Wednesday, August 20, 2014

Speaking French

I've been noticing something recently that bothers me:  I have many friends who want to go to France, as I'm doing, but who are afraid.  They don't know the language, they might get lost, lonely, have their pockets picked, etc., etc.  Well, I share the fears above, all except for one:  I have worked on learning the language for years -- and for the most part, I've done it with no formal instruction.  And I'm not bragging here; I'm telling you that it can be done!  (Well, I guess I'm bragging a bit because, by golly, I've worked very hard at learning this language!)

I do admit that over twenty years ago, I lived in Toulouse, France, for nearly two years while I did some graduate studies in neuroscience.  However, when I went there, I had had no French language education at all -- well, except for about three weeks right before I left, which only made matters worse, not better, because those pitiful three little weeks gave me a false confidence that I knew at least something.  But here was the problem when I arrived there all those years ago:  I could ask where is something or other --- BUT when the other person responded, I had absolutely no clue about what they were saying!!  I bought a French language textbook before I went; and after I got there, I studied it every day, every chance I got.  And I got by.  That's all I did for at least the first year; I got by.  And I might add, too, that almost no one that I knew spoke more than just a few words in English, too, so I didn't have that "out."  I found out, too, that hand signals were powerful and that I could live with making a fool of myself, very often!  I got by.

After having been back in the USA for nearly twenty years, except for occasional European visits, I didn't study French at all until just two or three years ago.  Then I decided I was getting old and that I wanted to complete what I had started all those years ago.  But still being stubborn and wanting to do everything my own way, I decided, once again, to go it alone.  So I started reading everything I could in the French language.  That meant, of course, that I had to have a dictionary beside me at all times and that I spent more time studying the dictionary than figuring out what the heck I was reading.  And I'm not talking simple books, either:  To this day, one of my favorite French authors is Emile Zola.  I struggled with his novels, one after another, for many, many months at a time, each one.  Not only did I not know the words, but I couldn't even understand the sentence constructions.  But slowly, v e r y    s l o w l y, things started to fall into place.  Progress was very difficult even to measure for many months at a time.  But then it really began to pick up speed.  Today, I read without a dictionary present -- except for the occasional word I need to know.  I found out, too, that I didn't have to look up every single word, even back when I wasn't understanding much at all, because I could get the gist of the story -- and I could learn many high-use words by context after a while.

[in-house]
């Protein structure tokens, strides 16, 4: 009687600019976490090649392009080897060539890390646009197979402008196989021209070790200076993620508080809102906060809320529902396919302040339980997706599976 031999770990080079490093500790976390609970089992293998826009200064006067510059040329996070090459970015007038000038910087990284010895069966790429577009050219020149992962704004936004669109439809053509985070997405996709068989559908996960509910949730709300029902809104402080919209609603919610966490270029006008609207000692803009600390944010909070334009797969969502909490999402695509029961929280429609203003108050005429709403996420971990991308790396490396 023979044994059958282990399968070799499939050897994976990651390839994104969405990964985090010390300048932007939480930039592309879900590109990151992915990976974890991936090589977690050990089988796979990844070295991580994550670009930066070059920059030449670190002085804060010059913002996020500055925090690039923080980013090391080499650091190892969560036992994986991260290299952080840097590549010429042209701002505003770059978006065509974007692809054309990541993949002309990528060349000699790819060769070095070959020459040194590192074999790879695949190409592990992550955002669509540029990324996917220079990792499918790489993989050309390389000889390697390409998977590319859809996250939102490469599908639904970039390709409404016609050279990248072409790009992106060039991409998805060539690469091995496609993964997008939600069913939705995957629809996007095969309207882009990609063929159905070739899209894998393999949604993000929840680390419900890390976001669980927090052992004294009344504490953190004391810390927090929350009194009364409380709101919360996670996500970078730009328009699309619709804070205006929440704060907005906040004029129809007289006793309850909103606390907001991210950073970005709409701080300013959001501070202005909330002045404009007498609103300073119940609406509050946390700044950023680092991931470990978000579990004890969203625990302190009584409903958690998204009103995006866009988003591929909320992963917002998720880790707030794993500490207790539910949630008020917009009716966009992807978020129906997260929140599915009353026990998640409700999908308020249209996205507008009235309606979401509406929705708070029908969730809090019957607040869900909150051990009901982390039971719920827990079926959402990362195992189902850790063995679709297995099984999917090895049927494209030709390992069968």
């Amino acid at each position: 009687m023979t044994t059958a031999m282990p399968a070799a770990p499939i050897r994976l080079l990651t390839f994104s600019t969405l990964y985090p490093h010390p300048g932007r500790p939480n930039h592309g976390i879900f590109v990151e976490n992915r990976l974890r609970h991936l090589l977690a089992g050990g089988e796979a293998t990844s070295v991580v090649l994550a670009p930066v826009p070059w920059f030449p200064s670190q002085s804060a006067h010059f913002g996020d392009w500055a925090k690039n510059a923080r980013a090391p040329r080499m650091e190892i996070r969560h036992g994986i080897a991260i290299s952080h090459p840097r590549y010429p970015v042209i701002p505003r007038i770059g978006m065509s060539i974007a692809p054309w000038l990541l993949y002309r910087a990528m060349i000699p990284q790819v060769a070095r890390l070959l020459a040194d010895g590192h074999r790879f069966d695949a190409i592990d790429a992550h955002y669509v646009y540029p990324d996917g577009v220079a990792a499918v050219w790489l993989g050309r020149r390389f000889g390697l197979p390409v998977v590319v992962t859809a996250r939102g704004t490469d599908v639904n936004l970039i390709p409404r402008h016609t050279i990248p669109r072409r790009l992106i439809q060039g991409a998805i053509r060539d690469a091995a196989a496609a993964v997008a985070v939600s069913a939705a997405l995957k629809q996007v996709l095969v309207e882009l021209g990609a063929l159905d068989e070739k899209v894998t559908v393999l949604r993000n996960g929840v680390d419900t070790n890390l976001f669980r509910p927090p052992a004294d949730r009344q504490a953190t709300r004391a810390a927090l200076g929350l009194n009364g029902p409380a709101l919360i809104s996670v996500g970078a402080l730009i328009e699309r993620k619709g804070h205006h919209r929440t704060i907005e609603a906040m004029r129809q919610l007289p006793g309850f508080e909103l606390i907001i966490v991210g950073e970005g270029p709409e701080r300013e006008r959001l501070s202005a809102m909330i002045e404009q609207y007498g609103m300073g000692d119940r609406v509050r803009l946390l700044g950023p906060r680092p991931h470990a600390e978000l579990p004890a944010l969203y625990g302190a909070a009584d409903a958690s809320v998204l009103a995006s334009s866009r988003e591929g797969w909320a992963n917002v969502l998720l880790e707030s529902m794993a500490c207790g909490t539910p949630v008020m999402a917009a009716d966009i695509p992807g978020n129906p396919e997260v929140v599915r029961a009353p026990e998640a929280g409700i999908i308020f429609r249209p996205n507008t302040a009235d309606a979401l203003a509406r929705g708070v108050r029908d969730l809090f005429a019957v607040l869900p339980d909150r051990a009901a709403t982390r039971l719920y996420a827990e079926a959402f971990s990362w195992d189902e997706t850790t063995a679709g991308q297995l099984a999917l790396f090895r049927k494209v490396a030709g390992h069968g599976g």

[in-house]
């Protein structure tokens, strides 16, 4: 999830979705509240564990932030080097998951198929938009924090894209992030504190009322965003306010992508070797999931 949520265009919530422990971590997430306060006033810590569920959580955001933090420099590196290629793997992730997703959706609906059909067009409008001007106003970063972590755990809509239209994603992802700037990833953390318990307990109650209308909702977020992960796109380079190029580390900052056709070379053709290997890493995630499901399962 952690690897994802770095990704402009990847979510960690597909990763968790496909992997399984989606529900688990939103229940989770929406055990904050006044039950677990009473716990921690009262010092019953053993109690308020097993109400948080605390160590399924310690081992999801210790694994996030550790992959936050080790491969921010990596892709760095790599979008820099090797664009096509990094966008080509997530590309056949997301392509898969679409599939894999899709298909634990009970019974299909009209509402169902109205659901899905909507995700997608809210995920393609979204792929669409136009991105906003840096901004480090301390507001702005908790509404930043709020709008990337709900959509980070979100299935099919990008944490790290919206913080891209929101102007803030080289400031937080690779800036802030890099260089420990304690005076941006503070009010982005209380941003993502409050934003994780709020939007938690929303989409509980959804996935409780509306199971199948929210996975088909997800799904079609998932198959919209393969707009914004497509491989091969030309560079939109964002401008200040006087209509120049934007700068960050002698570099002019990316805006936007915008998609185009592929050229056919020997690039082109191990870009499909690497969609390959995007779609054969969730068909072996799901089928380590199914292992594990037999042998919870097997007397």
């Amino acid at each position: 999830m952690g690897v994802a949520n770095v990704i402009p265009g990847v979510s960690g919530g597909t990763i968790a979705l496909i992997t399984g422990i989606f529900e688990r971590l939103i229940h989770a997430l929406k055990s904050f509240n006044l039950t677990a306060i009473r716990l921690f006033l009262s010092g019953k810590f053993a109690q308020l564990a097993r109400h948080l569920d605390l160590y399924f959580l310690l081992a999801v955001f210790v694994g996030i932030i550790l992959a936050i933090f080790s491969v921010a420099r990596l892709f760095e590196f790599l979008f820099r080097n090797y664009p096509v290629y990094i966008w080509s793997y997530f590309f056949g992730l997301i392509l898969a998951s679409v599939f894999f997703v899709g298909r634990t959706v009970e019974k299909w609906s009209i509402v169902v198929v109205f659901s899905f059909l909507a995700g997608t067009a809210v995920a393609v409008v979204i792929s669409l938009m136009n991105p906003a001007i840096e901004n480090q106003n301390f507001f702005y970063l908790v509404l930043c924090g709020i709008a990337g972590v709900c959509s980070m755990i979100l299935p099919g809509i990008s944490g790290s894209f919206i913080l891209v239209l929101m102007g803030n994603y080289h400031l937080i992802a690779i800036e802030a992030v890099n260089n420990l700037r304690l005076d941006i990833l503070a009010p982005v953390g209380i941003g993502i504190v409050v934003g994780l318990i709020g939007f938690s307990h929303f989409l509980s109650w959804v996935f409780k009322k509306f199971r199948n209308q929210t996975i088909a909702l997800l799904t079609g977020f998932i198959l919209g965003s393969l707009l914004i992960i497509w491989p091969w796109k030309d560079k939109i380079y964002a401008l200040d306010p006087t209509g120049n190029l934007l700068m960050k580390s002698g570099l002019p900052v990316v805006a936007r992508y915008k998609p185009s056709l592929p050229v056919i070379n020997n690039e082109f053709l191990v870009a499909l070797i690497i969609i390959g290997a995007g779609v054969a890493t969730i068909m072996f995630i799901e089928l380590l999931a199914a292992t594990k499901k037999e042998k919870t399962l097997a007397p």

More recently, (in the past year), I upped the demands on myself.  I got a TV5Monde, French language, subscription so that I can watch French (nearly) TV every day.  I say "nearly" because much of it is subtitled, and I find that subtitles are counter-productive.  Even before the TV5Monde, I had discovered France Inter radio station online, and I listen to it anytime I'm painting, for instance.  (I especially like the channel "France Culture.")

I'll continue this discussion over the next couple of weeks and hope some of you chime in.  Are you studying French?   How do you study?  Do you have any tricks you can share?  Is not knowing the language of a country you love preventing you from doing something you want to do but are too afraid to do?   (I love the French culture, the food, the language, the people, the land, everything!)

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